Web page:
Lenovo Touts 'Clear Improvement Plan' As Data Center, Mobility Sales Evaporate And Profits Fall

Lenovo is counting on a stronger sales team, investments in the channel, a revamped product line and other strategies to lift the company out of the cycle of data center sales declines that have plagued it in recent years.

For that to work, though, the Beijing, China-based PC giant will have to overcome weakness in its bread-and-butter business, as well as continuing steep declines in its data center and mobility units.

Lenovo has struggled to implement an effective data center strategy since its $2.3 billion acquisition of IBM's x86 server business about two years ago, but Yang Yuanqing, the company's chairman and CEO said the business is ready to move forward. "Our data center business now has a clear improvement plan in place," Yuanqing said in a press release detailing Lenovo's third quarter earnings.

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Yuanqing's comments hint that Lenovo may have finally brought a measure of stability to its executive ranks, including shifts and departures among the leaders of the PC and data center businesses, as well as the departure of Chris Frey, the company's high-profile commercial sales chief.

The company's efforts include improving its brand recognition and adding new partnerships along with boosting its sales team and making investments in the channel, the company said in a release. The company said the efforts have so far resulted in 37 percent year-over-year data center growth among Fortune 500 customers, the company said.

That increase wasn't nearly enough to boost Lenovo's data center results in the third quarter, however. That business, which includes servers, storage, software and services, was down 20 percent year-over-year in the third quarter, bringing in $1.1 billion in revenues.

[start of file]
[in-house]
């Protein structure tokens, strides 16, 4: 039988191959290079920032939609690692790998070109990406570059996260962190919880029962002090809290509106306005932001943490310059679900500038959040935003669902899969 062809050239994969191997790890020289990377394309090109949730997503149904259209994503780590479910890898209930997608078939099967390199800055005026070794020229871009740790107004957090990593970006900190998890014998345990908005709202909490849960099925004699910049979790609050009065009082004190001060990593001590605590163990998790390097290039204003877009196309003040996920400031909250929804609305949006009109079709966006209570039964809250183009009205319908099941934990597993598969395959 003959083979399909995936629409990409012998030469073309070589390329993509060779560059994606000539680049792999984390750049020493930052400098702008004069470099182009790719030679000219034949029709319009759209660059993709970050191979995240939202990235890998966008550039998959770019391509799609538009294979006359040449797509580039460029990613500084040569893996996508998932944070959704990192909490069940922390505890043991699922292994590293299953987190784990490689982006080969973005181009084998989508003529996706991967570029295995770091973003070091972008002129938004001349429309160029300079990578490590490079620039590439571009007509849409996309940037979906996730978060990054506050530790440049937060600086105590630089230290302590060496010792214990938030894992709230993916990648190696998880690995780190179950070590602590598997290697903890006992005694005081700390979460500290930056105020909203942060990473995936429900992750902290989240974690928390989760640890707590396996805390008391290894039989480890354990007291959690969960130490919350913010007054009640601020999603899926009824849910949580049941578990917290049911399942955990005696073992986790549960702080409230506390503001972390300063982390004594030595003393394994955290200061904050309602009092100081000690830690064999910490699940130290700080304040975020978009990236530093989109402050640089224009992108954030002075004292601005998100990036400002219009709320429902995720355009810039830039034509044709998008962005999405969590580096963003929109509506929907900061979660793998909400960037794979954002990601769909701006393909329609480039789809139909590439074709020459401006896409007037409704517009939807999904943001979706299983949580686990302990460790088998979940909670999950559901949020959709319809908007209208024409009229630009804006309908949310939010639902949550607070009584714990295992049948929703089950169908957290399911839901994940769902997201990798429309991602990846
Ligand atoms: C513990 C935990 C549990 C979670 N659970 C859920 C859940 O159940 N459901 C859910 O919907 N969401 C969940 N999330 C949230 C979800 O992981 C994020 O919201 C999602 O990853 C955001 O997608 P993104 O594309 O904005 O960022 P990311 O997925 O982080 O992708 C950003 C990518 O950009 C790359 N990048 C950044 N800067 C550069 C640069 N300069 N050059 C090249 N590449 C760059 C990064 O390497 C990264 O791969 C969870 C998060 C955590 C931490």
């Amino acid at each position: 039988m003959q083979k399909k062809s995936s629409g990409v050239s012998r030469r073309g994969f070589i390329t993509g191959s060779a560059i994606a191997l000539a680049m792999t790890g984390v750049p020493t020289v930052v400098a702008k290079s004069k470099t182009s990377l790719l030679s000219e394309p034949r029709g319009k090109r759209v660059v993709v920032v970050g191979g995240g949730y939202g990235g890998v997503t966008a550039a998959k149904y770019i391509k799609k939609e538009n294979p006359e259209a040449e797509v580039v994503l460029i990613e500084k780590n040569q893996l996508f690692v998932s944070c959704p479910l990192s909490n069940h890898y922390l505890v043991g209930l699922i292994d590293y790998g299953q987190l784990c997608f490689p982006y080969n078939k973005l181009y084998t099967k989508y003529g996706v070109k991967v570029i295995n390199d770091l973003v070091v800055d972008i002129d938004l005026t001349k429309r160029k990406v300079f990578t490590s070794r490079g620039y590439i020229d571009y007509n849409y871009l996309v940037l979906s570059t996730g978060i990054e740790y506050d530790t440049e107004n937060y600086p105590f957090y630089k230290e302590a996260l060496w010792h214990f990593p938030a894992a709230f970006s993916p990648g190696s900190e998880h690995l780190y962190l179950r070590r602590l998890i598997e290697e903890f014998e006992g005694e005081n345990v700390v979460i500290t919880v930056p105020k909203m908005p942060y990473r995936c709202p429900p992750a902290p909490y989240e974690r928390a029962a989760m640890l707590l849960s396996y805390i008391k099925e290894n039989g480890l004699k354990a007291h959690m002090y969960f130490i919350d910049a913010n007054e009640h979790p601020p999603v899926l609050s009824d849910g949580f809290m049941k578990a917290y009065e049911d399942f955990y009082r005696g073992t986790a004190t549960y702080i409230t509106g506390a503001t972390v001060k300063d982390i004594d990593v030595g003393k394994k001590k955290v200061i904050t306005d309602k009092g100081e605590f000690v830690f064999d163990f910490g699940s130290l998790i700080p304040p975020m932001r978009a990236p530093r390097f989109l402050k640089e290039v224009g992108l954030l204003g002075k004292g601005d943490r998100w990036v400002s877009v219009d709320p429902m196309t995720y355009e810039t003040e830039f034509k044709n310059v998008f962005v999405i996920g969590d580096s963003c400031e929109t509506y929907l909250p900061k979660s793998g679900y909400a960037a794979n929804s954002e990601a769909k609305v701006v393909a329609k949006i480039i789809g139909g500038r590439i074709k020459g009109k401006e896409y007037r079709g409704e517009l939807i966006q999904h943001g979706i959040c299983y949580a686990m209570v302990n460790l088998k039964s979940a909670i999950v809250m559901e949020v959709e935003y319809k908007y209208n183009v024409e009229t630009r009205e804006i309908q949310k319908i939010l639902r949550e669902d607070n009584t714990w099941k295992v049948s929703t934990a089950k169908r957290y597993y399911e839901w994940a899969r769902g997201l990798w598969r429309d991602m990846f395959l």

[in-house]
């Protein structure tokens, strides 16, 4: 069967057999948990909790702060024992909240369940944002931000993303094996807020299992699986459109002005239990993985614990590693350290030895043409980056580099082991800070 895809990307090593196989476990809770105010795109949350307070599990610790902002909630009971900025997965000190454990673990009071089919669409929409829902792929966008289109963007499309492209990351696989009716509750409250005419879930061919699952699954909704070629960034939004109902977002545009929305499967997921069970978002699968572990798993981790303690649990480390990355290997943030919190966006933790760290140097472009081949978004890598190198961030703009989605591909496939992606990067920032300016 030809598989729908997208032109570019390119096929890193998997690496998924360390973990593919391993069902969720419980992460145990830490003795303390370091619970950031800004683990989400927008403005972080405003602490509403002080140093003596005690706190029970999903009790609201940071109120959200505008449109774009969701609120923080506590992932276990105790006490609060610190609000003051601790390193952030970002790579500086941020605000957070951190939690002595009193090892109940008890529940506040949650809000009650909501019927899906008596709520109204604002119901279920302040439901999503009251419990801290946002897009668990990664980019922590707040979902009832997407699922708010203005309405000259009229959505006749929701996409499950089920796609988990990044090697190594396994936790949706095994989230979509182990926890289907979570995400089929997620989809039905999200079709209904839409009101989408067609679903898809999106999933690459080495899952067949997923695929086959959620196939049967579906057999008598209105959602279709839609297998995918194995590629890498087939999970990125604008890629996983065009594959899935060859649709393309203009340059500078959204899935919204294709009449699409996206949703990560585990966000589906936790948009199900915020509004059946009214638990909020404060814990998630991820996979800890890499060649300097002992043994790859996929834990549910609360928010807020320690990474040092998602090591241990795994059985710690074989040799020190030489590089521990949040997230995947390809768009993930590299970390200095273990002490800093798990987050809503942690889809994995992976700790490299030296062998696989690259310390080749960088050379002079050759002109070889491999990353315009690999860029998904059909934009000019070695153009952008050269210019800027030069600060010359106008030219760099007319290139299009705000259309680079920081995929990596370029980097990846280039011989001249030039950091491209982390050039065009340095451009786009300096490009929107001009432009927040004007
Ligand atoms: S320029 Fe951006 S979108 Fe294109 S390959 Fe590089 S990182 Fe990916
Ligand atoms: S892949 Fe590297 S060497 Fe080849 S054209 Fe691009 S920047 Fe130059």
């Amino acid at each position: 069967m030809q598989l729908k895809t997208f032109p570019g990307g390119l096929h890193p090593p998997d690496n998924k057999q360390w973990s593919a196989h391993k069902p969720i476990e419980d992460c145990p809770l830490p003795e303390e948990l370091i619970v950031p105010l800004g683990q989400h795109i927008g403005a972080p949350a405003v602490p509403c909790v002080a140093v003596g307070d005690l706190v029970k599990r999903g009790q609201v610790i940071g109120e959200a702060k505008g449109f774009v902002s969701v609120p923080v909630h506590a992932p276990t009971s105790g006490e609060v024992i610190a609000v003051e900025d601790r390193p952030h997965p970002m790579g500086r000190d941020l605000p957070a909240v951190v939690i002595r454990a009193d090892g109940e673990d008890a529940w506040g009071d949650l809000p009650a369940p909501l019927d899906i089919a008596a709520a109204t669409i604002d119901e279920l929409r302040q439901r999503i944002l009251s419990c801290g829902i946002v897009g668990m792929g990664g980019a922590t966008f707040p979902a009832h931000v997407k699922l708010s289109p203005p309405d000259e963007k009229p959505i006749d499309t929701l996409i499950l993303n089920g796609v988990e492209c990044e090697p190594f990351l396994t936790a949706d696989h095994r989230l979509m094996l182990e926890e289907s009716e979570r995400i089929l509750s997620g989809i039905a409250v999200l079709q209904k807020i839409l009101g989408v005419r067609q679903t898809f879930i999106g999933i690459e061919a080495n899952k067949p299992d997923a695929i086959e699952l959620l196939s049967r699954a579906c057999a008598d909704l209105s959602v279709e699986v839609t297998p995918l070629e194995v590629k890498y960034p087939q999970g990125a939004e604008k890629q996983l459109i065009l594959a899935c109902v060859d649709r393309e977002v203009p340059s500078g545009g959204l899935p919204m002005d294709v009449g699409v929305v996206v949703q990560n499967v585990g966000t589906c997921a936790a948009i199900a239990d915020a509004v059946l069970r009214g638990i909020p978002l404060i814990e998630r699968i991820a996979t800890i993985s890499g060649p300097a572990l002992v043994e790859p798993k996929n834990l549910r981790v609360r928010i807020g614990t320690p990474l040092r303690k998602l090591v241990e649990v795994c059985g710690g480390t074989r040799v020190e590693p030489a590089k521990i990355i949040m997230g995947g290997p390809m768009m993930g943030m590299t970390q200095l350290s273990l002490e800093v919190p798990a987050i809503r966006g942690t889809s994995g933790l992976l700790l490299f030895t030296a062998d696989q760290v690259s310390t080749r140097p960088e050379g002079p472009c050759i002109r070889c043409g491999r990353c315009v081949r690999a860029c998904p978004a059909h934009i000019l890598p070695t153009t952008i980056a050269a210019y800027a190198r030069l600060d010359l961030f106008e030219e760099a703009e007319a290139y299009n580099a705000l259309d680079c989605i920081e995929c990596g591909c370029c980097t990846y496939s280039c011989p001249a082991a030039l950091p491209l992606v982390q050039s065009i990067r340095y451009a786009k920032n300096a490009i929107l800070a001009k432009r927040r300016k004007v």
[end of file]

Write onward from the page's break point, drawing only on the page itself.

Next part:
Lenovo's smartphone business – based largely on the 2014 acquisition of Motorola's mobility business from Google – saw a 23 percent sales decrease, finishing the quarter at $2.2 billion.

The PC and Smart Devices group, which includes PCs and tablets, and has ceded ground in recent quarters to surging competitors like Hewlett-Packard Inc. and Dell, finished the third quarter with $8.6 billion in sales, a 2 percent year-over-year increase.

Overall, Lenovo reported third-quarter revenue of $12.2 billion, a 6 percent drop, and net income of $98 million, a 68 percent year-over-year decrease.

Michael Goldstein, president and CEO of LAN Infotech, a Ft. Lauderdale, Fla.-based solution provider that works with Lenovo, said Lenovo's main challenge may be getting its messaging to be as powerful as its data center products.

"Lenovo doesn't want to lose anything on price in the server and storage lines and it's not about saving $2," Goldstein said. "They're going to try to substantially beat [competitors' prices], and I guess it's just a matter of getting that message out."

As Lenovo's data center business tries to gain traction, its PC and mobility businesses become the keys to growth, Goldstein said, but even that comes with significant sales challenges.

"The small-footprint units have been doing well, and the X1 line has been doing really well," Goldstein said. "Maybe I'd like to play with a Moto, but I might not want to use it as a production phone. I do use an X1, but it's a high-end machine, and I'm not sure everyone is looking for luxury."

"PCs are a tough space," Goldstein said. "My clients are very opinionated. If they have HP, they stick with it. If they have Dell, they stick with it. If they're looking for mobility, it's a roll of the dice, or if they've had problems with one of the others, Lenovo becomes that third choice. Lenovo is spending a lot of money. The next six months will be the determination."